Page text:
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Mutual Funds

Picking a Mutual Fund
by Marco den Ouden

This article was originally written for the March 2006 Rich by Thirty Newsletter. It has been updated to reflect current values and the different audience for this website.

Every year from October through February a plethora of books come out analyzing Canada’s mutual funds and the fund companies go into an advertising blitz promoting their wares. It’s RRSP season. Everyone scrambles to put extra money into their RRSP in time for the tax deadline – which has now passed as it was February 28th.

Picking the right mutual fund for you is no easy task. There are over 6000 mutual funds to choose from.  Believe it or not, there are almost three times as many mutual funds as there are stocks trading on the Toronto Stock Exchange - 7644 mutual funds to 2230 stocks (as of June 15, 2007). Even if you add in the stocks on the TSX Venture Exchange, there are more mutual funds than stocks in Canada – 7644 funds to 4586 stocks. Just on sheer numbers it seems easier to pick a stock than a mutual fund!

Not only that, but mutual funds generally under-perform the benchmark indexes. As of June 15th, the one year return on the TSX Composite Index was 26.1%. Only 429 of the 7644 mutual funds have done as well or better than that. No wonder some writers on the stock market swear by Index Funds.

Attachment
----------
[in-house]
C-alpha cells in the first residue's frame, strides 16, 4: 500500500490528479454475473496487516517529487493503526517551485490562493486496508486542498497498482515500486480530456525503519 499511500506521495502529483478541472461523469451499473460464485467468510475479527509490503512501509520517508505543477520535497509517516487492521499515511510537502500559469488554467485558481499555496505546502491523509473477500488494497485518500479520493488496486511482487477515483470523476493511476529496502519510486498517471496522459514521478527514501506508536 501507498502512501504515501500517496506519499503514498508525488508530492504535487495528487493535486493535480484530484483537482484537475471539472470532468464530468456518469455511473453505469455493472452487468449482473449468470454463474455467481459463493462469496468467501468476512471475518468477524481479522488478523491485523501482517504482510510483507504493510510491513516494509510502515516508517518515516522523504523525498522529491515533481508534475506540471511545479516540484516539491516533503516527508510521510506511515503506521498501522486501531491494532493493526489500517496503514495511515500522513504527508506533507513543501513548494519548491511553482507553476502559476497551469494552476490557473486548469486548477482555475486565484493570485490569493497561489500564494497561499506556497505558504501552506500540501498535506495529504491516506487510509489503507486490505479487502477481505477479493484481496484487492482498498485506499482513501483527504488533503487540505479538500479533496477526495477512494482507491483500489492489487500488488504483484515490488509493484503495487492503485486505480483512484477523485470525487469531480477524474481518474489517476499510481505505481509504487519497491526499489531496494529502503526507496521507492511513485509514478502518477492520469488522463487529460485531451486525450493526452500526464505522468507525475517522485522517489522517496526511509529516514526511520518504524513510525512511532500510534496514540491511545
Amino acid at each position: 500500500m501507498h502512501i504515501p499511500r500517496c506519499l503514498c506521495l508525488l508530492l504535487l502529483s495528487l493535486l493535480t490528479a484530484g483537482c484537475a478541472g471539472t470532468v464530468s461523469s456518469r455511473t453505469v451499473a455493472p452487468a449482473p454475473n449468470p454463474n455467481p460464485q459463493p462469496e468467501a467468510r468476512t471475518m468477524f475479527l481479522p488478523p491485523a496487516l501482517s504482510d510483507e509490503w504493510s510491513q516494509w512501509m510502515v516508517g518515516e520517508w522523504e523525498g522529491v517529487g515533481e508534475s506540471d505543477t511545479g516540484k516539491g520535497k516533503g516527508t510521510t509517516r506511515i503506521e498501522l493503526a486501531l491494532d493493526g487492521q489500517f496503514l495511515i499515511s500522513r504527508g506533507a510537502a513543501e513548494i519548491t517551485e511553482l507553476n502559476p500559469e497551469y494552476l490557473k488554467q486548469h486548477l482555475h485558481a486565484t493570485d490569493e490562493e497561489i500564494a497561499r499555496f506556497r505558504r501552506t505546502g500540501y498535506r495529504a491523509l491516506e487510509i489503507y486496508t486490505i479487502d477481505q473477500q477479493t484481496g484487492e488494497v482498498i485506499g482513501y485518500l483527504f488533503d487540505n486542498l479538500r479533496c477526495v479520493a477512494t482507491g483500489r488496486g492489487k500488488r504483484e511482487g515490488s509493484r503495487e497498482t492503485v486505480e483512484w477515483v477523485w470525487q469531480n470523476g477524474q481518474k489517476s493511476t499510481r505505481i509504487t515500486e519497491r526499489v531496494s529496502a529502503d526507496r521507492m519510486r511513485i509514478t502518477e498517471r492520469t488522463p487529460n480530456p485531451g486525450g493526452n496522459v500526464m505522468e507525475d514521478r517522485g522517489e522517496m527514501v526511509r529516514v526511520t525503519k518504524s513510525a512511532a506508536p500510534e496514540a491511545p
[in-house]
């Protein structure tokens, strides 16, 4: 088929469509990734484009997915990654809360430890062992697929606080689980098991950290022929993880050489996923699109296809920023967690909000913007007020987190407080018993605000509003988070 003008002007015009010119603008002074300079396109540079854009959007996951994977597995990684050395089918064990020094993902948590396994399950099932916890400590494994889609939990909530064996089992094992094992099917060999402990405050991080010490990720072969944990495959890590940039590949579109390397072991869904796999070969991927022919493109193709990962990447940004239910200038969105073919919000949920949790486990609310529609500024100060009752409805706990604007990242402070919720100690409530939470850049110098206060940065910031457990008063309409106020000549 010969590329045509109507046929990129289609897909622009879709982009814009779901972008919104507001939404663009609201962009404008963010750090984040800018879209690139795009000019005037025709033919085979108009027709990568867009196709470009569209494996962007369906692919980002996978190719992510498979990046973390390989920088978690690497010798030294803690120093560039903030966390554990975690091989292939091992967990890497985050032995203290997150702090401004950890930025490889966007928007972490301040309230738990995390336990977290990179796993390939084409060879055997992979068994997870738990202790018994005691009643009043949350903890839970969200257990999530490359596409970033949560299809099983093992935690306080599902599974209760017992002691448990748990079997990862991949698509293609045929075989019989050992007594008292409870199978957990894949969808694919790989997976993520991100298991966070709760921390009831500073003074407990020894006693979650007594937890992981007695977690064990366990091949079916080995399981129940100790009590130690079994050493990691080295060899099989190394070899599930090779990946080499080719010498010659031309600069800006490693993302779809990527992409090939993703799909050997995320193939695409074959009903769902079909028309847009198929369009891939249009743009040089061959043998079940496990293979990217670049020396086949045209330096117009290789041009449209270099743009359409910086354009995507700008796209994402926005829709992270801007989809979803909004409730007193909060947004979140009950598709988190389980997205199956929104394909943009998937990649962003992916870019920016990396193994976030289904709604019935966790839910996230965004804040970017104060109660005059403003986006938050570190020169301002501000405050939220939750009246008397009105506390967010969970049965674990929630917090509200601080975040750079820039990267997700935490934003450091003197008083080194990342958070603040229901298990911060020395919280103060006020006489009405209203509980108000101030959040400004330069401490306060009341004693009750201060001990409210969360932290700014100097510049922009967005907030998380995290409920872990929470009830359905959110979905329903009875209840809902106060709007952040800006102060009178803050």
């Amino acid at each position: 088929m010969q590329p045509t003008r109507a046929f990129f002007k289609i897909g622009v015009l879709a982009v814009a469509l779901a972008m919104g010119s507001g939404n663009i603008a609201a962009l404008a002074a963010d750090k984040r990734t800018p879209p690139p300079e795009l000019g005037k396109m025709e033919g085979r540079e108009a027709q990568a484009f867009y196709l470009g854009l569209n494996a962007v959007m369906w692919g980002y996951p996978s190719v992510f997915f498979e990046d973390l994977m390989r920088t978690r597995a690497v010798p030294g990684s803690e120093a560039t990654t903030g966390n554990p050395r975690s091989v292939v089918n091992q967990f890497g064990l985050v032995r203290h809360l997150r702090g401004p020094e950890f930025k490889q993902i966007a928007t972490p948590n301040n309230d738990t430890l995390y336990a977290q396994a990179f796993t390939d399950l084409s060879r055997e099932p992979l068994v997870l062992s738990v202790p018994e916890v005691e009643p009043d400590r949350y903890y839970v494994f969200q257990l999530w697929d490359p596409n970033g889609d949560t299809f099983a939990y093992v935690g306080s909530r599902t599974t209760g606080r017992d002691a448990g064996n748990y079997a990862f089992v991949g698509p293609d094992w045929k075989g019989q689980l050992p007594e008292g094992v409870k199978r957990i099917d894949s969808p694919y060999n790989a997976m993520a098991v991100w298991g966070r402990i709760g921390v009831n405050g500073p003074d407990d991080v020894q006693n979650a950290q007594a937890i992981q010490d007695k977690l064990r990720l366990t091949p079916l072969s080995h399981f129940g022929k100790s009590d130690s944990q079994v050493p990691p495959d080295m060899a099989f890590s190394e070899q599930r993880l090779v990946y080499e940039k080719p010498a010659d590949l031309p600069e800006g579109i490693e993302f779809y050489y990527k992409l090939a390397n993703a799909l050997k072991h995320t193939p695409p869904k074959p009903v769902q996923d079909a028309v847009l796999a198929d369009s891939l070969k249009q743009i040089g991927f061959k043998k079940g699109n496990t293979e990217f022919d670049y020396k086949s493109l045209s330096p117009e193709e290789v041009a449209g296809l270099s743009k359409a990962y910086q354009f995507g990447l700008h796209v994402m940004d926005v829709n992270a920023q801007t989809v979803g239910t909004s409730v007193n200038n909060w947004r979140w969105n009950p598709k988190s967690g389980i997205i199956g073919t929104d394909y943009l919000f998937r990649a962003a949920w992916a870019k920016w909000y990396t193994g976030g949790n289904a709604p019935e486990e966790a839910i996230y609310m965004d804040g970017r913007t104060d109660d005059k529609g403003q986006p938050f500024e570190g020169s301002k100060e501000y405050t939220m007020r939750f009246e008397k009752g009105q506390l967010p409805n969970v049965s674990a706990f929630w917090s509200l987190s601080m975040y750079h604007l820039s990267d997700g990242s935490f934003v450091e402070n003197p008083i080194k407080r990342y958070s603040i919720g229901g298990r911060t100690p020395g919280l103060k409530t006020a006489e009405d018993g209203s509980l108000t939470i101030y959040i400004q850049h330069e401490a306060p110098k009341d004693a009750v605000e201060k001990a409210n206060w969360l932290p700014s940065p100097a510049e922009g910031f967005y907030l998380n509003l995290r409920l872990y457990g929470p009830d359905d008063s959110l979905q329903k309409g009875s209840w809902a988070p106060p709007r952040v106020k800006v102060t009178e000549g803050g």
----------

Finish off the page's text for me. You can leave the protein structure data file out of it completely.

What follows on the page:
But you should consider too that there are different kinds of mutual funds that serve different needs. Not all are equity (or stock) funds. There are bond funds, money market funds, dividend funds, foreign funds, sector funds, US funds and hedge funds. In fact, of the universe of 7644 Canadian mutual funds, only 679 are Canadian Equity Funds. And of these, only 45 have a one year return as good as or better than the TSX. In other words, if you had picked a Canadian stock fund at random a year ago, you had a slightly better than one in twenty chance of beating the index. When this article originally appeared in Rich by Thirty in March 2006, the odds of beating the index with a Canadian equity fund was slightly better than 50/50. The spectacular performance of the TSX over the last year has narrowed the field considerably.

Rich by Thirty, of course, is targeted at young investors. And young investors should not consider anything else than stocks or stock mutual funds in my opinion. That’s also the opinion of  Peter Lynch.

Gentlemen who prefer bonds don’t know what they’re missing!

- Peter Lynch

In Beating the Street, Peter Lynch writes that from 1926 to 1989, there was only one decade, the 30s, when bonds outperformed stocks. He points out that $100,000 invested in long term government bonds for that period would be worth $1.6 million but the same invested in the S&P 500 would be worth $25.5 million. That’s quite a difference!